If the wells run dry

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CSU researchers analyze what could happen if Colorado fails to meet river compact deadline

In the 1940s, Colorado, Nebraska and Kansas signed the Republican River Compact, an agreement on exactly how much water each would receive from the Republican River basin. But in recent years, there’s been some dispute about Colorado’s compliance. Now the state is being tasked with a looming deadline: either voluntarily retire 25,000 acres of irrigated land in the basin area by 2029 or face the mandated shutdown of wells, potentially impacting several hundred thousand acres of irrigated ag land — and the surrounding communities.

Earlier this year, state legislators tasked Colorado State University’s College of Agricultural Sciences and its Colorado Water Center with researching the potential impact to the Republican River Basin region if we don’t meet the deadline.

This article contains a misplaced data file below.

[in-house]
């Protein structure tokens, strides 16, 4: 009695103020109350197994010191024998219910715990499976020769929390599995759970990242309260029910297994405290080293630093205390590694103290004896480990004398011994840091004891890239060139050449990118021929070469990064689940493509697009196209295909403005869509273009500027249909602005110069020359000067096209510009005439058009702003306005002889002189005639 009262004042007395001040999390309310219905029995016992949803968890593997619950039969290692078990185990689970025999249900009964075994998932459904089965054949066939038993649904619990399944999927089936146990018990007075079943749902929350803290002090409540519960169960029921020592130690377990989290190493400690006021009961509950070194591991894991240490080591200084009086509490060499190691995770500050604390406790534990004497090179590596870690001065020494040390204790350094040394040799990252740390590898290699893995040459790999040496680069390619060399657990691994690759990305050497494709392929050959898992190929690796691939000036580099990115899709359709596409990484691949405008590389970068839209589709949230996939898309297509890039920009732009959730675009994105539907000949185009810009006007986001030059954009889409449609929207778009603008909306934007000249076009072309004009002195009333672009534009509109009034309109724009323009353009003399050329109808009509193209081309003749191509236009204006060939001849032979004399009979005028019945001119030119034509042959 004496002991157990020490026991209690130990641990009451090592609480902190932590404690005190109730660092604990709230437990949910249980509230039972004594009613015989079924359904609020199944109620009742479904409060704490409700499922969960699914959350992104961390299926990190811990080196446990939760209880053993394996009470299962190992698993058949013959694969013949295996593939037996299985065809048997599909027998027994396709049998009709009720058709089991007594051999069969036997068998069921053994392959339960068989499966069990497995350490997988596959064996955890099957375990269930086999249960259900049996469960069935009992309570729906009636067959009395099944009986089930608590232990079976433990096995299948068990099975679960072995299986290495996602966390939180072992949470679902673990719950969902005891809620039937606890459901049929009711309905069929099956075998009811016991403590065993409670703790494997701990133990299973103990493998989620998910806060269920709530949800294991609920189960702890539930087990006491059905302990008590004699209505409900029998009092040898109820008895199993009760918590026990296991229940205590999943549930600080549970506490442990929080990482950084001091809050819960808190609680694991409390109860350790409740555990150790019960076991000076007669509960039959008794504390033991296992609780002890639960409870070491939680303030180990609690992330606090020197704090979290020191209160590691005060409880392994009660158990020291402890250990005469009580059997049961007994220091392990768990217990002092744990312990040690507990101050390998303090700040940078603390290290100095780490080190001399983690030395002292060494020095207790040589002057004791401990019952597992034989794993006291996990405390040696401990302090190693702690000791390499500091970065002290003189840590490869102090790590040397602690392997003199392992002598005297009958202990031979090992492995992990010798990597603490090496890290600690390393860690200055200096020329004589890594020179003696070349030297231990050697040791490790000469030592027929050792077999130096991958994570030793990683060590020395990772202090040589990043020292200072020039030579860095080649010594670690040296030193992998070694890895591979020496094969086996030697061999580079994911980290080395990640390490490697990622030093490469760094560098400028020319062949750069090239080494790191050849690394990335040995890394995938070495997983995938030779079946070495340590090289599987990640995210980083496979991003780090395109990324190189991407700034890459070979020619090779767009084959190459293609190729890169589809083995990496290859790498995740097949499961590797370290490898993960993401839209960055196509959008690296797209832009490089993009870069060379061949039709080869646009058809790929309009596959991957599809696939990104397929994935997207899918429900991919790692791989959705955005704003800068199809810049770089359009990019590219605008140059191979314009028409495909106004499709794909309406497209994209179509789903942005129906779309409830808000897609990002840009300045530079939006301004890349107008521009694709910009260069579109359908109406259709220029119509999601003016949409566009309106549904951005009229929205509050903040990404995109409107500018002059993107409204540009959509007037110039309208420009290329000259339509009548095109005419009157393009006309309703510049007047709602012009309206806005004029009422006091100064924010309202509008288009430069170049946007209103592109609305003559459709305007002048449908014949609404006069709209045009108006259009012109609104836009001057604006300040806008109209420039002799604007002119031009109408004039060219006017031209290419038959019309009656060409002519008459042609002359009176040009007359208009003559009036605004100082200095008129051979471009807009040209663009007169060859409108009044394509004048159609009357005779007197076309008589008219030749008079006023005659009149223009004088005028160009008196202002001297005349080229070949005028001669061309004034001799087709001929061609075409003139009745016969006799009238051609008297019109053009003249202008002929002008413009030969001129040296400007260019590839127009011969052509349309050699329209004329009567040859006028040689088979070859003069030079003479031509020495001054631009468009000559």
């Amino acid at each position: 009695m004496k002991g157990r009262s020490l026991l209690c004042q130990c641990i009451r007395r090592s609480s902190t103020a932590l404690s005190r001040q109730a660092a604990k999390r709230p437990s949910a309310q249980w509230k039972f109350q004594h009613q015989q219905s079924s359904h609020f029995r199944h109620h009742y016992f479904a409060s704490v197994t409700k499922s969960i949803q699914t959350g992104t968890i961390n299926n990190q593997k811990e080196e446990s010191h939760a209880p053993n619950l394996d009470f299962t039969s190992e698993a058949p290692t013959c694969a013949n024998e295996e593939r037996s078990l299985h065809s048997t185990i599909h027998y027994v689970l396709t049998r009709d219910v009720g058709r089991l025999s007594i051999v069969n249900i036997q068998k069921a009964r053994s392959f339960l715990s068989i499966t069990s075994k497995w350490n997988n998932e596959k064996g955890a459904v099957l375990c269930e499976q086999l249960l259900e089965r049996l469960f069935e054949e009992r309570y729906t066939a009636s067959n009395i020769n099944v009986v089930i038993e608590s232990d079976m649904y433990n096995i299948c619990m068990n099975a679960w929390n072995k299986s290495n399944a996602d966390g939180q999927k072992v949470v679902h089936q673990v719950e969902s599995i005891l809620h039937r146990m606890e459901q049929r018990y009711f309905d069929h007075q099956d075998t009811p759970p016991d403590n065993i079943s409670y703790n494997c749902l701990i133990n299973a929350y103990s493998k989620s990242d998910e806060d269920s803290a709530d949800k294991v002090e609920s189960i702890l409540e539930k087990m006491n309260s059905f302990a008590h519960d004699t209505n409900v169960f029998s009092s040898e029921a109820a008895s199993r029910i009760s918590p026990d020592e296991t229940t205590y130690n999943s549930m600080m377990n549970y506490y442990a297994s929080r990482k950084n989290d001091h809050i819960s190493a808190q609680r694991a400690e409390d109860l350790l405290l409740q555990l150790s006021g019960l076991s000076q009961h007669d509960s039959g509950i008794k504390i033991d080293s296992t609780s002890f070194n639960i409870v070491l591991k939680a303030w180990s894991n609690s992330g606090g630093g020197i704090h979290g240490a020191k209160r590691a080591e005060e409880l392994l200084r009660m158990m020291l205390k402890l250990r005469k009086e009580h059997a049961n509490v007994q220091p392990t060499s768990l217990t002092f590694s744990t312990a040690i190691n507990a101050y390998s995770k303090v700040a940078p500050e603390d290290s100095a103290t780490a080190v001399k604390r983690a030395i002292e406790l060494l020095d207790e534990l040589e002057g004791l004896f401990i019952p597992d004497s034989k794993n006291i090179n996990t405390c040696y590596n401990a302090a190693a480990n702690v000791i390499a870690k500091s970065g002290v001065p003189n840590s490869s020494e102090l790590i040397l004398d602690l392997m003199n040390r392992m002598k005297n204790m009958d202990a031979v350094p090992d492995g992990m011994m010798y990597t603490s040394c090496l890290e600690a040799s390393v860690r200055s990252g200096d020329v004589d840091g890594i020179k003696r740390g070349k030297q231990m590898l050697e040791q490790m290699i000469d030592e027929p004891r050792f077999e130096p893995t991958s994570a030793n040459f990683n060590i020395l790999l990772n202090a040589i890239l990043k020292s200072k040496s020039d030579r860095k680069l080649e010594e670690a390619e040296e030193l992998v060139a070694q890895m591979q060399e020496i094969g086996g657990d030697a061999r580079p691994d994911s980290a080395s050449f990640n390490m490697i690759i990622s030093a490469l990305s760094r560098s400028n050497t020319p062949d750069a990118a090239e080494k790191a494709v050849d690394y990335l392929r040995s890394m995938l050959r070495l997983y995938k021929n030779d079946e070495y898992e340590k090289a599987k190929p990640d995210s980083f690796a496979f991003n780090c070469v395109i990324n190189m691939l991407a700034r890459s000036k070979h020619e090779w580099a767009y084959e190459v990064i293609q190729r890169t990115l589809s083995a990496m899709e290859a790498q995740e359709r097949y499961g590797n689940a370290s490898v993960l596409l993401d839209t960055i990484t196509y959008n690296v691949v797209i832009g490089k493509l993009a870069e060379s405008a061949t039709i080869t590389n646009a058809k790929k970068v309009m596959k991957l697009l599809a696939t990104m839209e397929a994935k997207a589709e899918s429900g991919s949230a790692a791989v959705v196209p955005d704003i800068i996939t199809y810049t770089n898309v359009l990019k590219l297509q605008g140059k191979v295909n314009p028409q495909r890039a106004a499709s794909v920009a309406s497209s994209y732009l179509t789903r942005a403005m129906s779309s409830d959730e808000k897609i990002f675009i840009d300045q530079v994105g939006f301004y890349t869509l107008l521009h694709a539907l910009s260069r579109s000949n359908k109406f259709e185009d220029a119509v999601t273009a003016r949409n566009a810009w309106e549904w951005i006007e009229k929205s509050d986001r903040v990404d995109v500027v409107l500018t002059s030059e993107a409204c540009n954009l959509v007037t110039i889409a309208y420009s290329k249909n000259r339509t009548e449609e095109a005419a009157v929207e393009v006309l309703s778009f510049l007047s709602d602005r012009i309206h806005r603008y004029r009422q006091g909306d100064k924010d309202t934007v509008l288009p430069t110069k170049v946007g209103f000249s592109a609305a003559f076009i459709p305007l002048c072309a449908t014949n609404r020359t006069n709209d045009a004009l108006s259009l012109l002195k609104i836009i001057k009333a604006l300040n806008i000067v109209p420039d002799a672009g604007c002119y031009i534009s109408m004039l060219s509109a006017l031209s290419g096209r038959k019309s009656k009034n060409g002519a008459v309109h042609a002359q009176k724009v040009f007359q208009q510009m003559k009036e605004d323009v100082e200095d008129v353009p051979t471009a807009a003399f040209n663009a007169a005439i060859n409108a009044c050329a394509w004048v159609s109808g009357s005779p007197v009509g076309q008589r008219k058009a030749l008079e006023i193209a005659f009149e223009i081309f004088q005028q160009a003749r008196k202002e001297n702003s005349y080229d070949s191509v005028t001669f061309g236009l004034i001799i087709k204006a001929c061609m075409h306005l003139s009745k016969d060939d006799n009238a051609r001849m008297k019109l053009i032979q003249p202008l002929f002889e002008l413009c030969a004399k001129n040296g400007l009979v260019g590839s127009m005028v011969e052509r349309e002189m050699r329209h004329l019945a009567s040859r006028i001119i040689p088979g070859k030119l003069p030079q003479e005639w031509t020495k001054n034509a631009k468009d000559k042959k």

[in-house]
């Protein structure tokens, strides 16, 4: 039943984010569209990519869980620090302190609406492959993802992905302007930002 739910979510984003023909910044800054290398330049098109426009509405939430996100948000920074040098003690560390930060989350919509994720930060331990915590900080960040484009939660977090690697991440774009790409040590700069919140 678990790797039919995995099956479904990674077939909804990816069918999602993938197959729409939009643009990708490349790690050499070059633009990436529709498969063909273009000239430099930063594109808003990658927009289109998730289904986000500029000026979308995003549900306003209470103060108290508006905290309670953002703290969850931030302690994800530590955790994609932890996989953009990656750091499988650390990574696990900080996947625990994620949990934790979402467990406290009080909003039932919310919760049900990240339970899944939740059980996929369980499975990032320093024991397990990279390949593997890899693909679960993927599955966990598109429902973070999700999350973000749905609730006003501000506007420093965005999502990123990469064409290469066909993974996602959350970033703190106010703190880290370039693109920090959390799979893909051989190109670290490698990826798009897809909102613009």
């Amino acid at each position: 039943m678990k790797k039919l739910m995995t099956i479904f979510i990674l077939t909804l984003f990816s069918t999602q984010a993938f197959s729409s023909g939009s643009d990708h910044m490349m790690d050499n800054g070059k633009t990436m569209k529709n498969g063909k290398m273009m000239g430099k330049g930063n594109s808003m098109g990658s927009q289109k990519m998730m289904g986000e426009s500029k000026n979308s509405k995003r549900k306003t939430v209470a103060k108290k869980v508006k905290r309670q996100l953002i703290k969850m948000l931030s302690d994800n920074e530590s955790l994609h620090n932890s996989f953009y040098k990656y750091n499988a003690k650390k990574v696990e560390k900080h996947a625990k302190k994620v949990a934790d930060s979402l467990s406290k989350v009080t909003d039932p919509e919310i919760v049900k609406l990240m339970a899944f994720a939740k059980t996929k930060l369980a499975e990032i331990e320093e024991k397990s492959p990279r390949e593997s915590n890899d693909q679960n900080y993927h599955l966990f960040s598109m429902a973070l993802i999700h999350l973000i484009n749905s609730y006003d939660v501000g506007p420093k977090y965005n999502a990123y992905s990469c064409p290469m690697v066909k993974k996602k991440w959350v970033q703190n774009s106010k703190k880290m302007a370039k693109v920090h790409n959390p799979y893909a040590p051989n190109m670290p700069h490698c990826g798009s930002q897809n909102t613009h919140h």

John Tracy is director of the Colorado Water Center and a professor in the Department of Ecosystem Science and Sustainability in the Warner College of Natural Resources. Jordan Suter is a professor in the Department of Agricultural and Resource Economics in the College of Agricultural Sciences.

They recently spoke with The Audit podcast about the study and the complicated history of the compact.

By Stacy Nick │ Colorado State University

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